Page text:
OLYMPIA – The House of Representatives approved a two-year operating budget today that invests an additional $3.2 billion in K-12 education and makes significant investments in early learning, higher education, and the safety net. The House proposal takes a significant step forward in solving the state’s budget challenges after several years of cuts.
“We can either step up to the challenge, or lose the opportunity to help middle-class families that have suffered from seven years of cuts to services they depend on,” said House Majority Leader Pat Sullivan (D-Covington). “I’m willing to step up to that challenge, and I’m willing to vote for a budget that gives people hope across this state.”
The House budget proposal is the only budget proposal being debated in Olympia that puts the state in full compliance with the Supreme Court’s McCleary ruling to fully fund basic education by using sustainable and reliable revenue sources. It allocates $1.4 billion toward new K-12 education investments that comply with the McCleary decision.
“This budget invests in closing that pernicious opportunity gap in our state,” said Rep. Sharon Tomiko Santos (D-Seattle). “This is the budget that we can all be proud of.”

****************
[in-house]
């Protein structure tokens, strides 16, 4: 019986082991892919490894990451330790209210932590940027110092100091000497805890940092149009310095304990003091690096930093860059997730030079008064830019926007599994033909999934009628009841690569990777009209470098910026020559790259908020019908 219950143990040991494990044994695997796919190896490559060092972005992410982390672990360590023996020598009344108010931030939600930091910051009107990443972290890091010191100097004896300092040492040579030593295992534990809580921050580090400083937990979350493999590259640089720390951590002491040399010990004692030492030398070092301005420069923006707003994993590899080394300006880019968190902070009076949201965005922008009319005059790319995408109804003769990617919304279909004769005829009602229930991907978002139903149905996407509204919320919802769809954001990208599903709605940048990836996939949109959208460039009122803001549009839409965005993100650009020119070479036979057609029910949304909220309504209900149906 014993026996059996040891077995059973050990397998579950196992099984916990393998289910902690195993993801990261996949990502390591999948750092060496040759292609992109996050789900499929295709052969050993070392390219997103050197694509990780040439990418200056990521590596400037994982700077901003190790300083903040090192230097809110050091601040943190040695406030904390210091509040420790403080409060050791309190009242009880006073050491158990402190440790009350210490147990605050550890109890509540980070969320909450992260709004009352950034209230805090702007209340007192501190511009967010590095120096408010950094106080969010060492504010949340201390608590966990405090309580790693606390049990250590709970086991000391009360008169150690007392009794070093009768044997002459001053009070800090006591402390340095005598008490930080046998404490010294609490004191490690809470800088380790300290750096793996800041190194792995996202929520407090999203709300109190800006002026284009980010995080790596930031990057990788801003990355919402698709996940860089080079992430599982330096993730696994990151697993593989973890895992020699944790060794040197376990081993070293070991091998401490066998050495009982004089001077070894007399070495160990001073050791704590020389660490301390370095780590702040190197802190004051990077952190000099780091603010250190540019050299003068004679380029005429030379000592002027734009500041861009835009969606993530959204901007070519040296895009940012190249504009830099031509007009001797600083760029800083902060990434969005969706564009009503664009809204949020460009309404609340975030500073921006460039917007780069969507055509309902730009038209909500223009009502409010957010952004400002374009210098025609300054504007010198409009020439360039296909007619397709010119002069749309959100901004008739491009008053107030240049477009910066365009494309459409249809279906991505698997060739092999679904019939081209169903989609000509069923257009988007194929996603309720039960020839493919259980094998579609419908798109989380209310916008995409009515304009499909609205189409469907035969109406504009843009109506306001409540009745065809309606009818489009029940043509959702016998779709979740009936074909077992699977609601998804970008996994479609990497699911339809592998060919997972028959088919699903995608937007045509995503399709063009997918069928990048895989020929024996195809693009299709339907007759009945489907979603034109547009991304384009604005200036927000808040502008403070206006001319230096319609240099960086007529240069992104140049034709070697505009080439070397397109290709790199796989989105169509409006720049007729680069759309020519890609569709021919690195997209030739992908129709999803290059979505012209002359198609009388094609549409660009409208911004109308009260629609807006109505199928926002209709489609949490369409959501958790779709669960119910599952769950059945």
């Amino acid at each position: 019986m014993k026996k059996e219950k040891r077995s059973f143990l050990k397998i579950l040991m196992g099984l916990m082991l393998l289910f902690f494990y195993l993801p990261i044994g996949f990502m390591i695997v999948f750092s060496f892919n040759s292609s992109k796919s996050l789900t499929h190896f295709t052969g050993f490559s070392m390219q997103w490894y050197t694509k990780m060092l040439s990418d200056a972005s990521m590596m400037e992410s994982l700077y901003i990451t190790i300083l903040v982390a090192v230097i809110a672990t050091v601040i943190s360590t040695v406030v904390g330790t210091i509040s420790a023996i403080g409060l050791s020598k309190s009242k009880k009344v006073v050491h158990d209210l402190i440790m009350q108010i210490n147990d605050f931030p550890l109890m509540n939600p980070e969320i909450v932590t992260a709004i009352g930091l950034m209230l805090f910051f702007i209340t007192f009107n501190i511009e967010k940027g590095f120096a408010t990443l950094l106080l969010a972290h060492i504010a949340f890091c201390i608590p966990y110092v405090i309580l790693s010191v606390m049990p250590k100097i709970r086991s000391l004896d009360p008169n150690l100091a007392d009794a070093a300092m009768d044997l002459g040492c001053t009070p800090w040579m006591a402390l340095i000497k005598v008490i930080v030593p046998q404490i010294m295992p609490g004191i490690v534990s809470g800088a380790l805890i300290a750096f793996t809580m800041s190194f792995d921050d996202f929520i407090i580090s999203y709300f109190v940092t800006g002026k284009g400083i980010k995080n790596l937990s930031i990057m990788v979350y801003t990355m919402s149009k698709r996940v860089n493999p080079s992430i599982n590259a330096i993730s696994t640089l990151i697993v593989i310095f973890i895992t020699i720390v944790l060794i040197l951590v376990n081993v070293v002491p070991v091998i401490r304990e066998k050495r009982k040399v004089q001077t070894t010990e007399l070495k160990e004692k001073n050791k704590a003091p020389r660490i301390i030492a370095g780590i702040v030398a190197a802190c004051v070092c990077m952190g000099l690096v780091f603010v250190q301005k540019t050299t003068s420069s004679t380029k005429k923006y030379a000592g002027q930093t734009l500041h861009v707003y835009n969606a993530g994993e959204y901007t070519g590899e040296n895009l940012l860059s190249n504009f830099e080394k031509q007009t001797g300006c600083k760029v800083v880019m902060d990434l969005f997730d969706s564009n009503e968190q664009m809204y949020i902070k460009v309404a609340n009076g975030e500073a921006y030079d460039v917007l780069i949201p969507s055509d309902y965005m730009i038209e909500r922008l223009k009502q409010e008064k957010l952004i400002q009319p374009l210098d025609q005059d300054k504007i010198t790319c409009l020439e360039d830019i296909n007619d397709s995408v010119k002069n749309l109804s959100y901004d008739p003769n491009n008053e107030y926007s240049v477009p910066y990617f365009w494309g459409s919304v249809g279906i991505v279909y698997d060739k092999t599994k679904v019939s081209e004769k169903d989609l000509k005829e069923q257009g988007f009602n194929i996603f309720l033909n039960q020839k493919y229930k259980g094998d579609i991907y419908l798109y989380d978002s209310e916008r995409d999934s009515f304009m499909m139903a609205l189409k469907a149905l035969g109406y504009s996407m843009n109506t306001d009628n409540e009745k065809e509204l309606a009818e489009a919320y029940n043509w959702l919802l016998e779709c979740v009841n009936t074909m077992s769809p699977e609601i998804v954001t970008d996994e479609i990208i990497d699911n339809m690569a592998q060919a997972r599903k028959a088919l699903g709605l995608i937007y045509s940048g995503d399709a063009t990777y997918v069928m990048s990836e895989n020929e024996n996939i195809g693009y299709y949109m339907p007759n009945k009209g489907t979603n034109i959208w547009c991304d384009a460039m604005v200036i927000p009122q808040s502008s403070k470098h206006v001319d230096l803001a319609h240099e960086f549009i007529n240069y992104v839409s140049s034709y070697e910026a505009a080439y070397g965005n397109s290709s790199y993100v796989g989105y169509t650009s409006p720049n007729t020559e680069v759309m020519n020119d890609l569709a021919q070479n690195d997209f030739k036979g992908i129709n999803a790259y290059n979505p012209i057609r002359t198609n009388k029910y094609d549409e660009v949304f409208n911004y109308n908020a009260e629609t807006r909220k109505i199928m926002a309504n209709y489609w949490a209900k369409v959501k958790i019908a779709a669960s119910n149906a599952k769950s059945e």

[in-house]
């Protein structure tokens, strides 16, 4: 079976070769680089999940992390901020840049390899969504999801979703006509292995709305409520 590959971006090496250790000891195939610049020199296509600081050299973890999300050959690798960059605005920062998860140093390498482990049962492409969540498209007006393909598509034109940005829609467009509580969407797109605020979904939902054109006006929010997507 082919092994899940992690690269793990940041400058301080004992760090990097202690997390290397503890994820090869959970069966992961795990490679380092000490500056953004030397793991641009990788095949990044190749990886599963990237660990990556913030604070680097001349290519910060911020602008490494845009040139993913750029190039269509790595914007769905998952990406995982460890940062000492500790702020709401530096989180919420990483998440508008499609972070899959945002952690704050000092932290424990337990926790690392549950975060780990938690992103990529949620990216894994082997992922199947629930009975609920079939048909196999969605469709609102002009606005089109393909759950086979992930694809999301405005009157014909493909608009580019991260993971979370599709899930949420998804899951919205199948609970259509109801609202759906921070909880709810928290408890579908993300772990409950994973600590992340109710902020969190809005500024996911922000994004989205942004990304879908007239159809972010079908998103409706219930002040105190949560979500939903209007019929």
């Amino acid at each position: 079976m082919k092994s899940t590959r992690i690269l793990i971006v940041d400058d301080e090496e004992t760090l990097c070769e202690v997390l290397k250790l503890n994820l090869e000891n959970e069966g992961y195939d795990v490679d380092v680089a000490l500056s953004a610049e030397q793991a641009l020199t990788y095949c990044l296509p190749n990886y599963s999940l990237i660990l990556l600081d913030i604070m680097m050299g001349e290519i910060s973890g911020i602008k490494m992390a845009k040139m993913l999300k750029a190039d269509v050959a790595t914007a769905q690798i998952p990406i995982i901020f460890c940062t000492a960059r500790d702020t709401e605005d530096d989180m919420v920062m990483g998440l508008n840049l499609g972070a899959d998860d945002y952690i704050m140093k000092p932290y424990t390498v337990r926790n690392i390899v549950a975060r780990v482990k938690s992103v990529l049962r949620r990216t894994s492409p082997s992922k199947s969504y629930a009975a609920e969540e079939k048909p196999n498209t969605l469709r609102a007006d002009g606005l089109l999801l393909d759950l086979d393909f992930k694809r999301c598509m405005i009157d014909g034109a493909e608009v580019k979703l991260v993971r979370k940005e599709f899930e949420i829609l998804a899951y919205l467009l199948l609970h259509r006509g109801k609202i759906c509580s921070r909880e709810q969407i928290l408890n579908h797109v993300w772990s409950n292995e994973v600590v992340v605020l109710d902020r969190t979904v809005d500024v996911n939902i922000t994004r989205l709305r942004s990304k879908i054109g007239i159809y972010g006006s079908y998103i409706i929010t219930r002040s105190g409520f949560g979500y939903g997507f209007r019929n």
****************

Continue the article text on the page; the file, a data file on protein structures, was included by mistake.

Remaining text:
The additional $3.2 billion for K-12 education will go toward reducing K-3 class sizes, all-day kindergarten, materials and supplies, and counselors to help get students career and college ready. It also restores cost-of-living adjustments for K-12 employees, which have been suspended for the last six years to help balance the state budget.
The House budget invests an additional $227 million in high quality early learning expansion across the state.
“Half of our kids enter into kindergarten behind,” said Rep. Ruth Kagi (D-Seattle). “They don’t have the skills to be successful and most of those kids never catch up. Our obligation is to get those kids ready to succeed. This budget makes the biggest investment in early learning our state has ever made. It’s the best investment we can make.”
The House budget also includes nearly $100 million in new mental health capacity to ensure that people get the help they need in their time of crisis.
“The cuts that the Legislature made to our safety net are both morally reprehensible and unconstitutional. We’re fixing those items,” said Rep. Ross Hunter (D-Medina), House Appropriations Chair. “This budget is a step forward to reinvesting in the future of Washington state.”
“Mental health struggles can happen to anyone, anywhere, at any time,” said Rep. Laurie Jinkins (D-Tacoma). “Because of years of cuts to services like mental health care and a no-new-taxes approach to budgeting, we have been unable to help. This budget has renewed my faith in the commitment we made to the people of the state of Washington.”
Budget leaders from the House and Senate are expected to begin negotiations soon. The 105-day legislative session is scheduled to end on April 26.
Additional budget information can be found here.
- K-12 and Teachers
- Early Learning and Higher Education
- Mental Health & Safety Net